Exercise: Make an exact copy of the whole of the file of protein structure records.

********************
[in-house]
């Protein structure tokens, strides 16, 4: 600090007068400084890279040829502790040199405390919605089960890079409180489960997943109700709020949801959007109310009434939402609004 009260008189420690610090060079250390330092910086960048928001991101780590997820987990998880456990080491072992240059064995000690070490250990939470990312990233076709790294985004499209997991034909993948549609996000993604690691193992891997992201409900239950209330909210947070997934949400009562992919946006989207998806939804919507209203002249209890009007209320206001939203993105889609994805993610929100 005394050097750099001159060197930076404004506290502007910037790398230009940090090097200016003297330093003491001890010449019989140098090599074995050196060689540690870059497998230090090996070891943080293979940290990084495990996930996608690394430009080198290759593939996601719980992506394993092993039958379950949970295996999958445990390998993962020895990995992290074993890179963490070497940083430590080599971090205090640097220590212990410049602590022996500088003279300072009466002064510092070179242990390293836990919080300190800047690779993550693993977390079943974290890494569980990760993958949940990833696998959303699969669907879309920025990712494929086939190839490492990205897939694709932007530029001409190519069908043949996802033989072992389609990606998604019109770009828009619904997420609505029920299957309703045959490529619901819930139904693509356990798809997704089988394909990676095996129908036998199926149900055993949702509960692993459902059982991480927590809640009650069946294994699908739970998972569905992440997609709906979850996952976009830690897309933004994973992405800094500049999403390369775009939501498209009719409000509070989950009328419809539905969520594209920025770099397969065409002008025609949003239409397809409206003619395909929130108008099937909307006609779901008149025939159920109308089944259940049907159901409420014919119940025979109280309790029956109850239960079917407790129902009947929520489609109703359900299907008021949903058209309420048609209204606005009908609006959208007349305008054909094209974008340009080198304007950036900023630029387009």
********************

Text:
[in-house]
């Protein structure tokens, strides 16, 4: 600090007068400084890279040829502790040199405390919605089960890079409180489960997943109700709020949801959007109310009434939402609004 009260008189420690610090060079250390330092910086960048928001991101780590997820987990998880456990080491072992240059064995000690070490250990939470990312990233076709790294985004499209997991034909993948549609996000993604690691193992891997992201409900239950209330909210947070997934949400009562992919946006989207998806939804919507209203002249209890009007209320206001939203993105889609994805993610929100 005394050097750099001159060197930076404004506290502007910037790398230009940090090097200016003297330093003491001890010449019989140098090599074995050196060689540690870059497998230090090996070891943080293979940290990084495990996930996608690394430009080198290759593939996601719980992506394993092993039958379950949970295996999958445990390998993962020895990995992290074993890179963490070497940083430590080599971090205090640097220590212990410049602590022996500088003279300072009466002064510092070179242990390293836990919080300190800047690779993550693993977390079943974290890494569980990760993958949940990833696998959303699969669907879309920025990712494929086939190839490492990205897939694709932007530029001409190519069908043949996802033989072992389609990606998604019109770009828009619904997420609505029920299957309703045959490529619901819930139904693509356990798809997704089988394909990676095996129908036998199926149900055993949702509960692993459902059982991480927590809640009650069946294994699908739970998972569905992440997609709906979850996952976009830690897309933004994973992405800094500049999403390369775009939501498209009719409000509070989950009328419809539905969520594209920025770099397969065409002008025609949003239409397809409206003619395909929130108008099937909307006609779901008149025939159920109308089944259940049907159901409420014919119940025979109280309790029956109850239960079917407790129902009947929520489609109703359900299907008021949903058209309420048609209204606005009908609006959208007349305008054909094209974008340009080198304007950036900023630029387009």